Methods of Conserving Archaeological Material from Underwater Sites
by Donny L. Hamilton

Conservation of Bone, ivory, Teeth and Antler


Removal of Surface Dirt
Removal of Soluble Salts
Removal of Insoluble Salts and Stains
Seeds and Plant Material

Approximately 70 percent of bone and ivory is made up of an inorganic lattice composed of calcium phosphate and various carbonates and fluorides. The organic tissue of both bone and ivory is ossein and it constitutes at least 30 percent of the total weight of the material. It is often difficult to distinguish between bone and ivory unless the material is examined microscopically. Bone is coarse grained with characteristic lacunae or voids; ivory is a hard, dense tissue with lenticular areas. Both bone and ivory are easily warped by heat and moisture and are decomposed by prolonged exposure to water.

In archaeological sites, ossein is decomposed by hydrolysis, and the inorganic framework is disintegrated by acids. In waterlogged sites, bone and ivory can be reduced to a sponge-like material; in arid sites, they become dry, brittle, and fragmented. In some circumstances, bone and ivory can become fossilized as the ossein is replaced by silica and mineral salts. Archaeological bone and ivory can only be cleaned, strengthened, and stabilized; satisfactory restoration is often impossible.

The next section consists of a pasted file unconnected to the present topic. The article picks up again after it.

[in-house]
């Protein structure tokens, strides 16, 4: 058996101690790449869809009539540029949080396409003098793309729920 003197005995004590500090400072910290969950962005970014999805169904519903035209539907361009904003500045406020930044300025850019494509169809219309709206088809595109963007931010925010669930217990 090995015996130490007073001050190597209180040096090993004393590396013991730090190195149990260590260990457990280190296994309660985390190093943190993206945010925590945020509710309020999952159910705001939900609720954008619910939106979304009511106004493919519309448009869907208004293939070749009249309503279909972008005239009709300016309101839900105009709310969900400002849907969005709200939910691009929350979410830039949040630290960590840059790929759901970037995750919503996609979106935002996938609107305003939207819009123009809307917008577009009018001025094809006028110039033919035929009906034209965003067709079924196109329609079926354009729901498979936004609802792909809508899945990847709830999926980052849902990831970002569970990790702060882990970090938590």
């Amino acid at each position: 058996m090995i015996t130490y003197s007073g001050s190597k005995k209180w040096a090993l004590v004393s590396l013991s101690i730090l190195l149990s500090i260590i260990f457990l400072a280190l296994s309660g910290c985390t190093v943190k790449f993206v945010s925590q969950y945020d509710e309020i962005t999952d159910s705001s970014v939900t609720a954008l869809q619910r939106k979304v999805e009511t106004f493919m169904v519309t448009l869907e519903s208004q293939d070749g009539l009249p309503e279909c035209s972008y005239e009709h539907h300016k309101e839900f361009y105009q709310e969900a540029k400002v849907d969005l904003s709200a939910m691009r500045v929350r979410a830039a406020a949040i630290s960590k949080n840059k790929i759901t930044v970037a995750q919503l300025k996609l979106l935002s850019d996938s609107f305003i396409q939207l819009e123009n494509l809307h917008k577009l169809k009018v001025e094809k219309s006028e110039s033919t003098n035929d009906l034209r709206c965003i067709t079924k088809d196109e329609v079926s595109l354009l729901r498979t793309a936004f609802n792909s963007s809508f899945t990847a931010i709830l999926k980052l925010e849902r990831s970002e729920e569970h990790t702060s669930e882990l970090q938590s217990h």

1. 1. Wash with soap and water or alcohol (the use of alcohol will facilitate drying). Towel dry.
  2. 2. When washing with water, limit amount time in water.
  3. 3. Brush lightly with brushes and/or lightly scrape with wooden, plastic or metal tools. Dental tools are particularly useful for this purpose.

Note: Structurally weak bone or ivory must be cleaned carefully and the cleaning method used should be dictated by the specimen's condition.

Bone or ivory from a salty environment will invariably absorb soluble salts which will crystallize out as the object drys. The action of salt crystallization will cause surface flaking and can, in some cases, destroy the specimen. The soluble salts must be removed in order to make the object stable. For faunal bone, it is usually not necessary to remove all the soluble salts. It is most efficient to rinse faunal bone in tap water until the chloride level in the material being treated equalizes that of the tap water. For more important artifacts made of any of these materials it advisable to remove all the soluble salts by rinsing for an appropriate length of time in tap water and then in deionized water.